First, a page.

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Missouri Republicans from the national, state and local levels descended on Springfield this weekend for the state Lincoln Days.
Lincoln Days, a three-day event hosted annually by the Missouri GOP, cycles between Springfield and the St. Louis and Kansas City areas. This year being Springfield’s turn, the weekend full of presentations, meetings and workshops began on Friday, Feb. 10, and will wrap up Sunday, Feb. 12, at the University Plaza Hotel and Convention Center.
Following a 2022 election that saw Republicans retain supermajorities in the General Assembly, fend off a Democratic challenge for an open U.S. Senate seat and secure control of every statewide office, attendees had a lot to celebrate.
Springfield event an opportunity for local official to launch statewide campaign
While a number of politicians promoted their own agendas and re-election campaigns at Lincoln Days, it was a launching opportunity into campaigning for a new office for others.
Greene County Clerk Shane Schoeller announced his campaign for Missouri Secretary of State on Feb. 10, the first day of Lincoln Days.
“It certainly couldn’t have been a better place to be able to do it,” Schoeller said in an interview with the Springfield Daily Citizen. “Especially, you know, there’s folks from our area that are here, but also, there’s folks from across the state that you don’t get to see every day. So you kind of get the best of both worlds.”
It was only a few days prior, on Feb. 8, that state San. Denny Hoskins announced his plan to run for statewide office, although the exact position is yet to be disclosed. With Hoskins being a certified public accountant, State Treasurer has been considered as a possibility. That office is currently held by Vivek Malek, who was appointed by Gov. Mike Parson in December.
Most of Missouri’s statewide office holders were in attendance, in addition to U.S. Senators Josh Hawley and Eric Schmitt and U.S. Rep. Byron Donalds from Florida.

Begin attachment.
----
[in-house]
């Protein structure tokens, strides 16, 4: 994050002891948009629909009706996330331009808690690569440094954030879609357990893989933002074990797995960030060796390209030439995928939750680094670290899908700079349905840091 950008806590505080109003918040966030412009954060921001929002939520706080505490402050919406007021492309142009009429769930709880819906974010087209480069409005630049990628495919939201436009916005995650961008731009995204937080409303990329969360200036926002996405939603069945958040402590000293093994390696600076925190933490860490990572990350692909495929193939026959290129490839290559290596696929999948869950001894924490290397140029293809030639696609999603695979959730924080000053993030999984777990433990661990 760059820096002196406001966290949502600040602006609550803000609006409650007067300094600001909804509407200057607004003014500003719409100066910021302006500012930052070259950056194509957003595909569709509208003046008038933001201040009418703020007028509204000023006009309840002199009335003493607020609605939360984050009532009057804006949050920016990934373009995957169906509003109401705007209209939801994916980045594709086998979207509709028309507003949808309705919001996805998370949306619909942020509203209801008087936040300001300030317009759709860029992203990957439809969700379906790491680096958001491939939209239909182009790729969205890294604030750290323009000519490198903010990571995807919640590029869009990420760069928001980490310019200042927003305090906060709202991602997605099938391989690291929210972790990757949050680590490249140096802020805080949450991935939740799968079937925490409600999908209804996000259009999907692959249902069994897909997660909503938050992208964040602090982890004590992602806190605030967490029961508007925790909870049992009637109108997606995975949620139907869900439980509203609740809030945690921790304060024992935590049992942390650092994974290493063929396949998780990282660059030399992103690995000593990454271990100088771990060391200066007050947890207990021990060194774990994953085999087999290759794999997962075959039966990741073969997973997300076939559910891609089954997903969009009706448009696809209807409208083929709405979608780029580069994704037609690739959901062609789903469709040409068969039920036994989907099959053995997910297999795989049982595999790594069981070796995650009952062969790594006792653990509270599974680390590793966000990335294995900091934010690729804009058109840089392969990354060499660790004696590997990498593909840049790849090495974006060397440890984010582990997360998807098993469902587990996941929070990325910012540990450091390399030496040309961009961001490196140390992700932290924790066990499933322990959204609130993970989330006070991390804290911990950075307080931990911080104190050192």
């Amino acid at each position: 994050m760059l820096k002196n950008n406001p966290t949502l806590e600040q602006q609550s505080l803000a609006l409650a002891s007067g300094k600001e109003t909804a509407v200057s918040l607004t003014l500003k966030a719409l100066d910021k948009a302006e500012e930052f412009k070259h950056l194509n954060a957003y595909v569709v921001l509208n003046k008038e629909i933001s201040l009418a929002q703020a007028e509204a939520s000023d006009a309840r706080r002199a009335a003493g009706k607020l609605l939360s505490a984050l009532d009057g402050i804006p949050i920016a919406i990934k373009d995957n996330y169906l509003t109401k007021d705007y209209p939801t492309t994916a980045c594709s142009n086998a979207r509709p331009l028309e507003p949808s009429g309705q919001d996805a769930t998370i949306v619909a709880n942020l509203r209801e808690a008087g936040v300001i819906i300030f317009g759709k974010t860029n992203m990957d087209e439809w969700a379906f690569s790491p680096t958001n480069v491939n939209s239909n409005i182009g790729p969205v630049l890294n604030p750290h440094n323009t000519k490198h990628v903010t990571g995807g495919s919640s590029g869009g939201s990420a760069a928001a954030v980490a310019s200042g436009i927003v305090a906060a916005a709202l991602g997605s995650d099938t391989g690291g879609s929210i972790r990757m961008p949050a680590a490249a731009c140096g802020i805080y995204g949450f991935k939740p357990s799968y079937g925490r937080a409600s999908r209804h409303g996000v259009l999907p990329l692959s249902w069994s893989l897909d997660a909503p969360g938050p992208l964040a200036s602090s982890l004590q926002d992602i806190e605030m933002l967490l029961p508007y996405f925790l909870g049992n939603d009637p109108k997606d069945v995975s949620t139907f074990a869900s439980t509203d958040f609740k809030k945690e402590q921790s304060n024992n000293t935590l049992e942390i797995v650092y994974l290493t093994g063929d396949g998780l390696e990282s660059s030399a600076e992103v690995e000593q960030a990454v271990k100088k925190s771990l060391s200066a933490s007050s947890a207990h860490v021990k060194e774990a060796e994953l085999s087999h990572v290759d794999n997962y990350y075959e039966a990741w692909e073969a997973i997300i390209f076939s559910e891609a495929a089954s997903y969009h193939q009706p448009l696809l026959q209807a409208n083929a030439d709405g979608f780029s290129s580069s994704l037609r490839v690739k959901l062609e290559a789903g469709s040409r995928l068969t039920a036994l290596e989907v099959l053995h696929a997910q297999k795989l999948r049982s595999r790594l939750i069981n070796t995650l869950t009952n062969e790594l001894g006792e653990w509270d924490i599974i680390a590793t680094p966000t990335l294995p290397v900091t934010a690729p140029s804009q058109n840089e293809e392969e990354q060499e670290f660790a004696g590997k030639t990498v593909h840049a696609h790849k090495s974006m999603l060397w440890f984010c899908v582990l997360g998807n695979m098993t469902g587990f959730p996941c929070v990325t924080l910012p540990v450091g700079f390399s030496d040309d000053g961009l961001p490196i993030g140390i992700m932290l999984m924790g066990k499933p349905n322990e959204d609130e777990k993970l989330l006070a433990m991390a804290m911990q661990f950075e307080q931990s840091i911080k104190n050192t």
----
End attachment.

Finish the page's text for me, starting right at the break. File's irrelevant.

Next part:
Members of the Missouri General Assembly, and a number of Republican committee members from the Greene County GOP all the way to the Republican National Committee also were present.
Even Donald Trump made an (audio only) appearance on Feb. 10, as heard in a video posted by St. Louis Public Radio Political Correspondent Jason Rosenbaum on Twitter.
Meetings, workshops highlight new statewide office holders
Malek was joined by recently appointed Attorney General Andrew Bailey, recently elected Scott Fitzpatrick, 2024 gubernatorial candidate and incumbent Lt. Gov. Mike Kehoe and current Secretary of State Jay Ashcroft, whom many expect also to run for governor.
Bailey was selected by Parson to succeed former Attorney General Schmitt after his successful U.S. Senate campaign, but will have to face an election in 2024 in order to retain the office. He, in particular, touted the work he’s done in his first six weeks as Missouri’s attorney general.
Recently, Bailey opened an investigation into Washington University in St. Louis after a whistleblower alleged in a sworn affidavit that the University’s Transgender Center at St. Louis Children’s Hospital was lying to the parents of patients about treatment, or the lack thereof, and its side effects.
“When I get allegations brought to my attention of abuse, mutilation, purposeful harm in the name of a radical, woke, left-wing agenda, I am going to use every resource in my arsenal to engage and destroy the enemy and say no to child abuse in the state of Missouri,” Bailey told the audience ahead of the state committee meeting, which erupted into applause.
Schoeller and Ashcroft, alternatively, emphasized something more relevant to their respective offices: election integrity.
In a workshop panel where they were joined by state Sen. Sandy Crawford and state Rep. Dan Stacy, they fielded questions and comments from an audience who, while celebrating the integrity of Missouri’s elections, wanted to see certain problem areas addressed.
Schoeller emphasized the need to provide county clerks’ offices with more funding, suggesting that they were barely able to carry out their current duties with their current resources.
“They don’t have the budget to do the things that you want them to do,” Schoeller said to the audience. “So it’s gonna take resources to be able to do some of those things.”
Schoeller also doubled down on the need to have bipartisan election judges to prevent fraud and ensure election integrity. He suggested that Democrats in rural areas will serve as election judges under the guise of a Republican, and Republicans will do the opposite in urban areas.
“I want to work with you to make sure that we have real Republicans there and the election and frankly, I want the Democrats to make sure we got real Democrats out in the rural parts of the state as well, because that’s how we have a much better chance to trust the outcome of elections,” he said.
Despite touting the election integrity of both Greene County and Missouri, Schoeller’s early campaign is already focusing on fighting election fraud.
Schoeller referenced instances of voter fraud that happened in Kansas City in 2010 and St. Louis in 2016, and said that it was “something we have to be vigilant about.”
“Elections are challenging,” he said.
Speakers at the various events also championed closed primaries and the movement to change Missouri’s initiative petition process and strongly opposed ranked-choice voting, among other issues.